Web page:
Three Steps to Better Search Rankings

My latest on NBC 5 Chicago’s Inc. Well: “How to Get Better Search Rankings

Optimizing a site’s title tags is one of the simplest and most effective actions you can take to improve a site’s search engine optimization. Many content management systems create default title tags based on the site’s name and the page’s name, in that order. Others smear a single title tag on every page across large sections of the site. Depending on how suboptimal the title tags are today, optimizing them could have a real impact on a site’s organic search performance.

  • Step One: Keyword Research
  • Step Two: Review Analytics
  • Step Three: Optimize Title Tags

Read the whole article with details on each step at “How to Get Better Search Rankings.”

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Originally posted on Web PieRat.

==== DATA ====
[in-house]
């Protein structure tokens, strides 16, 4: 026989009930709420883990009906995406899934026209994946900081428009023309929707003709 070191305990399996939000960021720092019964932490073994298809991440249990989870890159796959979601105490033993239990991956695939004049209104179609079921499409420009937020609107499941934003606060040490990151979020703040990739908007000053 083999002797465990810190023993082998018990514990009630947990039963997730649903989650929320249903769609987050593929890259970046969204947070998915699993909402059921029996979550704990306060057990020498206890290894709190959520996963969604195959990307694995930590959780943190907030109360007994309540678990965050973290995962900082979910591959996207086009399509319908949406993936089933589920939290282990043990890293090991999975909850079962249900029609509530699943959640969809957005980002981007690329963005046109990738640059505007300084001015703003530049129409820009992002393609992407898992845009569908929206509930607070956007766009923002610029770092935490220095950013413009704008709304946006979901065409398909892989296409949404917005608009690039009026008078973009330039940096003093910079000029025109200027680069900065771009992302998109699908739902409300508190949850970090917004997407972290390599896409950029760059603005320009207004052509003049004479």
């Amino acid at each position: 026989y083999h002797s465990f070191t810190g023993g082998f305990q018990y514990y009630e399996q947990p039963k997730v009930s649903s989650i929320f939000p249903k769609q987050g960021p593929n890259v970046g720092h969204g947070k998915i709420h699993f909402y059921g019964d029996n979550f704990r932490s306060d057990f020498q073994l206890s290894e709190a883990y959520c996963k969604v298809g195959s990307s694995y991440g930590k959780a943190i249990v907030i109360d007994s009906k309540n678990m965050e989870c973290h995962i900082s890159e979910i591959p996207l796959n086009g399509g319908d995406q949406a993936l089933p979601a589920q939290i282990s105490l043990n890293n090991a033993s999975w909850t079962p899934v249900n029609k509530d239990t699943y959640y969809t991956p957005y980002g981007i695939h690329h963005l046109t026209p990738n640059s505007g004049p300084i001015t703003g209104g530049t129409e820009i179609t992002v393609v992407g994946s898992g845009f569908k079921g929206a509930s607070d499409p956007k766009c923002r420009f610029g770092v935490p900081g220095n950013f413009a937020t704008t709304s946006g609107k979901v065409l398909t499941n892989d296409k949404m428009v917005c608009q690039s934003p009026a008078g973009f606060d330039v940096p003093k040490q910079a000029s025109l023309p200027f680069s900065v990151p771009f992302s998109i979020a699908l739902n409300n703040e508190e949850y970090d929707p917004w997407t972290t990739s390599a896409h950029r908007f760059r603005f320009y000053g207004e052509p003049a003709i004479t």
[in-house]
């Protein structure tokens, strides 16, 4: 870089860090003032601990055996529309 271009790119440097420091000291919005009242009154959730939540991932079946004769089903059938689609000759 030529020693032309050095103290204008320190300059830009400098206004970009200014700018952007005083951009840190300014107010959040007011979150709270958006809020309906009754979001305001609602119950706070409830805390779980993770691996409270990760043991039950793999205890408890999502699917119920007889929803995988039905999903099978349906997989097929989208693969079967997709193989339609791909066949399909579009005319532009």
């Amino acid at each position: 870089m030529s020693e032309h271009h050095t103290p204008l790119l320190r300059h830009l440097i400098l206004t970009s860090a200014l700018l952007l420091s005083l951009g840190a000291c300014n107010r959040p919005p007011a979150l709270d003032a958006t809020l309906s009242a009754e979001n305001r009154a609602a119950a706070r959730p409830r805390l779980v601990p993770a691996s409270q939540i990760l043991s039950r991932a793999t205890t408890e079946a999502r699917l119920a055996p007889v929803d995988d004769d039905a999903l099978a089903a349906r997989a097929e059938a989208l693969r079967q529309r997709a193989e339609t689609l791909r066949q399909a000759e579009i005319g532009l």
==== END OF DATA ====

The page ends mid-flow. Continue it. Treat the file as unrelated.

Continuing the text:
Using User Language: UGC and SEO

Excerpts from my latest article at Resource’s weThink blog: “Using UGC to Benefit SEO.”


User-generated content (UGC) and search engine optimization (SEO) are a match made in heaven. SEO is done by marketers and can fall prey to same language issues that caused the site to perform poorly in organic search in the first place. But UGC is created by customers and uses the real-world language that other customers and searchers are likely to use.

“Why, is that our new ‘Zip-front Sweatshirt-Black-With Hood?’” asks the marketer.

“No,” replies the puzzled customer. “It’s a “black hoodie.’”

So while the marketer busily optimizes for the product name, the customer logs on to write a review about the great new “hoodie” he just bought.

That review, a free bit of UGC gold, contributes to the keyword theme of the page and begins to send “hoodie” relevance signals. The more customers write reviews, the stronger the signals become.

Read the article in full at Resource’s weThink blog »

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Originally posted on Web PieRat.

How to Explain SEO to Marketers

My latest on NBC 5 Chicago’s Inc. Well: “How to Reach Customers Via Search Engines

You don’t get the privilege of speaking to customers via organic search until the search engines understand what you’re saying.